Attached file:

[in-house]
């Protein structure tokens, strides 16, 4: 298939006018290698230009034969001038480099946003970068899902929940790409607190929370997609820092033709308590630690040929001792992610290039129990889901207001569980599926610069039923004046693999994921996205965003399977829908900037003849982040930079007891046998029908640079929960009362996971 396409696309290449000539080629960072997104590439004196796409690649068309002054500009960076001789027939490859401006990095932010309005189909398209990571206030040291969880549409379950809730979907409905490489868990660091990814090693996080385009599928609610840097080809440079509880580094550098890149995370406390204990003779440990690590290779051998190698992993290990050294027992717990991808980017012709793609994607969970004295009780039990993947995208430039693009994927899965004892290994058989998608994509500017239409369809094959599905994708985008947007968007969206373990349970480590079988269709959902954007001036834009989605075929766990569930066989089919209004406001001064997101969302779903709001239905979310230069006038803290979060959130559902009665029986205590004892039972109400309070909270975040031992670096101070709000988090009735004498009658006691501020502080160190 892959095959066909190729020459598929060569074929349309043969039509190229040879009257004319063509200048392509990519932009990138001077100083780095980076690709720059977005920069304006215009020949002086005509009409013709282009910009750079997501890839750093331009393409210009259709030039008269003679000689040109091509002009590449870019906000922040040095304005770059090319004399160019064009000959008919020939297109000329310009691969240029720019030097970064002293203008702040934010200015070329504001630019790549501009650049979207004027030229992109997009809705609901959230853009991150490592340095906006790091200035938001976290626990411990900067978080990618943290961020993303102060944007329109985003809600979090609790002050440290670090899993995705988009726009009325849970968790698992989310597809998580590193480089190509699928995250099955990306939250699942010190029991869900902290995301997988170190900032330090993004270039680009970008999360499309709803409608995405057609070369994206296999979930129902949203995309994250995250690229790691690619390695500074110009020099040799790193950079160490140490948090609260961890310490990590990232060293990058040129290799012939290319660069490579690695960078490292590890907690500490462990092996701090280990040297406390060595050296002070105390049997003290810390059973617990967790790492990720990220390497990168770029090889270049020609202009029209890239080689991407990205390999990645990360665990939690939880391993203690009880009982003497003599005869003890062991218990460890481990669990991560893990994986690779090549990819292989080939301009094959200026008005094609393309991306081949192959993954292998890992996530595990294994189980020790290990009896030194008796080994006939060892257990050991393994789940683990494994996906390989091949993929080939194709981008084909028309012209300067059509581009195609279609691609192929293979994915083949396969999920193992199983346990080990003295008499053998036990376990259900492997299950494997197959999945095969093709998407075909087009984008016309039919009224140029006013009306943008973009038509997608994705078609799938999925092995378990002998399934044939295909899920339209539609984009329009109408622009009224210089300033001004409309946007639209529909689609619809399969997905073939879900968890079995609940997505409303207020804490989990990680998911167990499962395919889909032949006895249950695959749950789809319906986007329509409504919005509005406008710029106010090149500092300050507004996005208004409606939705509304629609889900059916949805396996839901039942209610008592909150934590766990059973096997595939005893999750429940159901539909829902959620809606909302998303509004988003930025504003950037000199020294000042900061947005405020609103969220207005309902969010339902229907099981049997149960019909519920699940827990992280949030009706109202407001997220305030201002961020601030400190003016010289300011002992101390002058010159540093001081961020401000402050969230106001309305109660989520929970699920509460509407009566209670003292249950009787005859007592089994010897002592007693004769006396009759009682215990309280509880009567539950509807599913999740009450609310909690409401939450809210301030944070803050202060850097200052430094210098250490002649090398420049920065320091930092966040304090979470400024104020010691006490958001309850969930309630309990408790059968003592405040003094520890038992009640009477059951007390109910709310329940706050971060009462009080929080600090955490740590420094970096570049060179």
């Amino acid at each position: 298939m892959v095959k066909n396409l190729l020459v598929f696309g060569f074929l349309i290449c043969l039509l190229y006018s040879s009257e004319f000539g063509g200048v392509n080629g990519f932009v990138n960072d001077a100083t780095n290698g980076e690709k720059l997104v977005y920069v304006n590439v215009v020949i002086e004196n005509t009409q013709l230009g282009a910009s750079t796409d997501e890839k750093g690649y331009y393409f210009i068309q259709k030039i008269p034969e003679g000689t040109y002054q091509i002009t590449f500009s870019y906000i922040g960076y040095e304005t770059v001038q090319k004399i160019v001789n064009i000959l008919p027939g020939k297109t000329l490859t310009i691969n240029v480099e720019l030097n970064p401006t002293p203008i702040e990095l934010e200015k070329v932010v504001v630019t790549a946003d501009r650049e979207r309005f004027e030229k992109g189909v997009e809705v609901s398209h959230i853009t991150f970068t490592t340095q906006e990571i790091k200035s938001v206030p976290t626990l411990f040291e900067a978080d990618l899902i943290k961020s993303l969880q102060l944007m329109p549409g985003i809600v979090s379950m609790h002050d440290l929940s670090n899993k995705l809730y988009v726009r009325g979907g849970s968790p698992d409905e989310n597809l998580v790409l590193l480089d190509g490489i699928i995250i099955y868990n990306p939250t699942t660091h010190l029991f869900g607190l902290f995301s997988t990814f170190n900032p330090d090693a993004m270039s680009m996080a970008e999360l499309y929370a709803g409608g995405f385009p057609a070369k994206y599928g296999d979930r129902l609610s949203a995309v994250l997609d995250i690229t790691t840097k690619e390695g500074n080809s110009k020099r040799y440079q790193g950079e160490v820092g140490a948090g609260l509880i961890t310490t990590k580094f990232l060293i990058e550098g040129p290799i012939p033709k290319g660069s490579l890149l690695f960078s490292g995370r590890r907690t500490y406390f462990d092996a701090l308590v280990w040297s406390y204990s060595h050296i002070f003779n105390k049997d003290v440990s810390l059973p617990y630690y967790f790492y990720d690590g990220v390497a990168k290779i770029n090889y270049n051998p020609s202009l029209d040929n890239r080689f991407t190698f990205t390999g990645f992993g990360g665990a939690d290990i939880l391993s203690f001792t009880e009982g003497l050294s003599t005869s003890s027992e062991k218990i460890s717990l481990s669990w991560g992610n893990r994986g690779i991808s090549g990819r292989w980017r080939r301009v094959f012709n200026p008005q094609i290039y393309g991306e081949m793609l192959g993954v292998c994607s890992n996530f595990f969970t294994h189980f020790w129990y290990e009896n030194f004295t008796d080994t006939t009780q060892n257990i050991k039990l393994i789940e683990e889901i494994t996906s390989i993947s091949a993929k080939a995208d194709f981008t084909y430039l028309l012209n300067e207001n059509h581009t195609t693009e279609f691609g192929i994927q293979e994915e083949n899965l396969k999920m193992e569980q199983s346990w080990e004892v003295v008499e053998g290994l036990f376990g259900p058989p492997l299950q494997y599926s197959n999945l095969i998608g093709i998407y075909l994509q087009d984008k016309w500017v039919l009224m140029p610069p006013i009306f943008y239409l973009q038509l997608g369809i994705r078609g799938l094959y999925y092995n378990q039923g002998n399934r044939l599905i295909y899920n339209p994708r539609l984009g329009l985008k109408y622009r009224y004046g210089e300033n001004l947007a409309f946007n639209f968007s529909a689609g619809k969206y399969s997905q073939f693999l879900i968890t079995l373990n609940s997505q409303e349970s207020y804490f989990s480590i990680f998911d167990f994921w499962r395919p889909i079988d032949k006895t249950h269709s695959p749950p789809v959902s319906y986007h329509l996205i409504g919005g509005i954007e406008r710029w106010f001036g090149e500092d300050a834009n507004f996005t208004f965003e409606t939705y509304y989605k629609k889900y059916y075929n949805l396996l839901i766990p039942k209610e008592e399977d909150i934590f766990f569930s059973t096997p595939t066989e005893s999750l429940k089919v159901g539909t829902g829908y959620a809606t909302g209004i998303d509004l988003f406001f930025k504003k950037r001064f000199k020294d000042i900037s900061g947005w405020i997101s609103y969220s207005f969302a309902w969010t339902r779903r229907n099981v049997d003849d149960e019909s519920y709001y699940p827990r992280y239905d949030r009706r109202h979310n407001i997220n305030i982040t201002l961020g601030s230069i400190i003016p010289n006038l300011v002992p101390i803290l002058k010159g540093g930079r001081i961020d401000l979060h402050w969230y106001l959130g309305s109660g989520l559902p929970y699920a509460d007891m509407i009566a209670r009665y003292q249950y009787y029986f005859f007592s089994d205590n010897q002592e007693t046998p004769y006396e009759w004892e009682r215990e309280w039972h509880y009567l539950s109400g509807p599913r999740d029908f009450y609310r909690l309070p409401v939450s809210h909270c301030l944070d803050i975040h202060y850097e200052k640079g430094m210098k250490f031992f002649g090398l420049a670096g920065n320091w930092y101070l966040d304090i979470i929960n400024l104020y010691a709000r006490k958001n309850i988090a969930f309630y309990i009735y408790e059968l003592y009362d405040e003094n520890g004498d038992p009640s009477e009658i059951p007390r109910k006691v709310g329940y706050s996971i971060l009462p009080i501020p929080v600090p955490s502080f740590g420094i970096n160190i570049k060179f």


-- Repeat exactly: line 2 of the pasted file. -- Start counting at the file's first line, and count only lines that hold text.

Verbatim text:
């Protein structure tokens, strides 16, 4: 298939006018290698230009034969001038480099946003970068899902929940790409607190929370997609820092033709308590630690040929001792992610290039129990889901207001569980599926610069039923004046693999994921996205965003399977829908900037003849982040930079007891046998029908640079929960009362996971 396409696309290449000539080629960072997104590439004196796409690649068309002054500009960076001789027939490859401006990095932010309005189909398209990571206030040291969880549409379950809730979907409905490489868990660091990814090693996080385009599928609610840097080809440079509880580094550098890149995370406390204990003779440990690590290779051998190698992993290990050294027992717990991808980017012709793609994607969970004295009780039990993947995208430039693009994927899965004892290994058989998608994509500017239409369809094959599905994708985008947007968007969206373990349970480590079988269709959902954007001036834009989605075929766990569930066989089919209004406001001064997101969302779903709001239905979310230069006038803290979060959130559902009665029986205590004892039972109400309070909270975040031992670096101070709000988090009735004498009658006691501020502080160190 892959095959066909190729020459598929060569074929349309043969039509190229040879009257004319063509200048392509990519932009990138001077100083780095980076690709720059977005920069304006215009020949002086005509009409013709282009910009750079997501890839750093331009393409210009259709030039008269003679000689040109091509002009590449870019906000922040040095304005770059090319004399160019064009000959008919020939297109000329310009691969240029720019030097970064002293203008702040934010200015070329504001630019790549501009650049979207004027030229992109997009809705609901959230853009991150490592340095906006790091200035938001976290626990411990900067978080990618943290961020993303102060944007329109985003809600979090609790002050440290670090899993995705988009726009009325849970968790698992989310597809998580590193480089190509699928995250099955990306939250699942010190029991869900902290995301997988170190900032330090993004270039680009970008999360499309709803409608995405057609070369994206296999979930129902949203995309994250995250690229790691690619390695500074110009020099040799790193950079160490140490948090609260961890310490990590990232060293990058040129290799012939290319660069490579690695960078490292590890907690500490462990092996701090280990040297406390060595050296002070105390049997003290810390059973617990967790790492990720990220390497990168770029090889270049020609202009029209890239080689991407990205390999990645990360665990939690939880391993203690009880009982003497003599005869003890062991218990460890481990669990991560893990994986690779090549990819292989080939301009094959200026008005094609393309991306081949192959993954292998890992996530595990294994189980020790290990009896030194008796080994006939060892257990050991393994789940683990494994996906390989091949993929080939194709981008084909028309012209300067059509581009195609279609691609192929293979994915083949396969999920193992199983346990080990003295008499053998036990376990259900492997299950494997197959999945095969093709998407075909087009984008016309039919009224140029006013009306943008973009038509997608994705078609799938999925092995378990002998399934044939295909899920339209539609984009329009109408622009009224210089300033001004409309946007639209529909689609619809399969997905073939879900968890079995609940997505409303207020804490989990990680998911167990499962395919889909032949006895249950695959749950789809319906986007329509409504919005509005406008710029106010090149500092300050507004996005208004409606939705509304629609889900059916949805396996839901039942209610008592909150934590766990059973096997595939005893999750429940159901539909829902959620809606909302998303509004988003930025504003950037000199020294000042900061947005405020609103969220207005309902969010339902229907099981049997149960019909519920699940827990992280949030009706109202407001997220305030201002961020601030400190003016010289300011002992101390002058010159540093001081961020401000402050969230106001309305109660989520929970699920509460509407009566209670003292249950009787005859007592089994010897002592007693004769006396009759009682215990309280509880009567539950509807599913999740009450609310909690409401939450809210301030944070803050202060850097200052430094210098250490002649090398420049920065320091930092966040304090979470400024104020010691006490958001309850969930309630309990408790059968003592405040003094520890038992009640009477059951007390109910709310329940706050971060009462009080929080600090955490740590420094970096570049060179």